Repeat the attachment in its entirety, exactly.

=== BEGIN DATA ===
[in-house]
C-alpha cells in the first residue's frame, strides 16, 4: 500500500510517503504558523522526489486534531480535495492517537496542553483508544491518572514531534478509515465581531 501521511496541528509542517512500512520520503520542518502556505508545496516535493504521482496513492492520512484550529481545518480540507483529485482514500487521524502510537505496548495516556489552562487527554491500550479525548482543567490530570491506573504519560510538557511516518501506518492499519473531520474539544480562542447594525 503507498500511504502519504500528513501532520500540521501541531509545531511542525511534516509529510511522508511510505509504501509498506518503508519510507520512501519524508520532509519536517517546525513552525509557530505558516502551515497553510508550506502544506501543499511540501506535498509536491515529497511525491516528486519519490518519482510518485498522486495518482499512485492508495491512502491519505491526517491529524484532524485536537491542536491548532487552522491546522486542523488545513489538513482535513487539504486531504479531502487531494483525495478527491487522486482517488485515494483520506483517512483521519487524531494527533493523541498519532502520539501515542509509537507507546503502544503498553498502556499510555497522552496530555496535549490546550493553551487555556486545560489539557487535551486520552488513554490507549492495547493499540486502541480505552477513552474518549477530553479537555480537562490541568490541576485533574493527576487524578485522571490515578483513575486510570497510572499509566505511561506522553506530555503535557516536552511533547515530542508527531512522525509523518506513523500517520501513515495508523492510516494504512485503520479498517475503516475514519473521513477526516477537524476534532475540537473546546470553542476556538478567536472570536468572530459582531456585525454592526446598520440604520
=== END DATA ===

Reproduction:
[in-house]
C-alpha cells in the first residue's frame, strides 16, 4: 500500500510517503504558523522526489486534531480535495492517537496542553483508544491518572514531534478509515465581531 501521511496541528509542517512500512520520503520542518502556505508545496516535493504521482496513492492520512484550529481545518480540507483529485482514500487521524502510537505496548495516556489552562487527554491500550479525548482543567490530570491506573504519560510538557511516518501506518492499519473531520474539544480562542447594525 503507498500511504502519504500528513501532520500540521501541531509545531511542525511534516509529510511522508511510505509504501509498506518503508519510507520512501519524508520532509519536517517546525513552525509557530505558516502551515497553510508550506502544506501543499511540501506535498509536491515529497511525491516528486519519490518519482510518485498522486495518482499512485492508495491512502491519505491526517491529524484532524485536537491542536491548532487552522491546522486542523488545513489538513482535513487539504486531504479531502487531494483525495478527491487522486482517488485515494483520506483517512483521519487524531494527533493523541498519532502520539501515542509509537507507546503502544503498553498502556499510555497522552496530555496535549490546550493553551487555556486545560489539557487535551486520552488513554490507549492495547493499540486502541480505552477513552474518549477530553479537555480537562490541568490541576485533574493527576487524578485522571490515578483513575486510570497510572499509566505511561506522553506530555503535557516536552511533547515530542508527531512522525509523518506513523500517520501513515495508523492510516494504512485503520479498517475503516475514519473521513477526516477537524476534532475540537473546546470553542476556538478567536472570536468572530459582531456585525454592526446598520440604520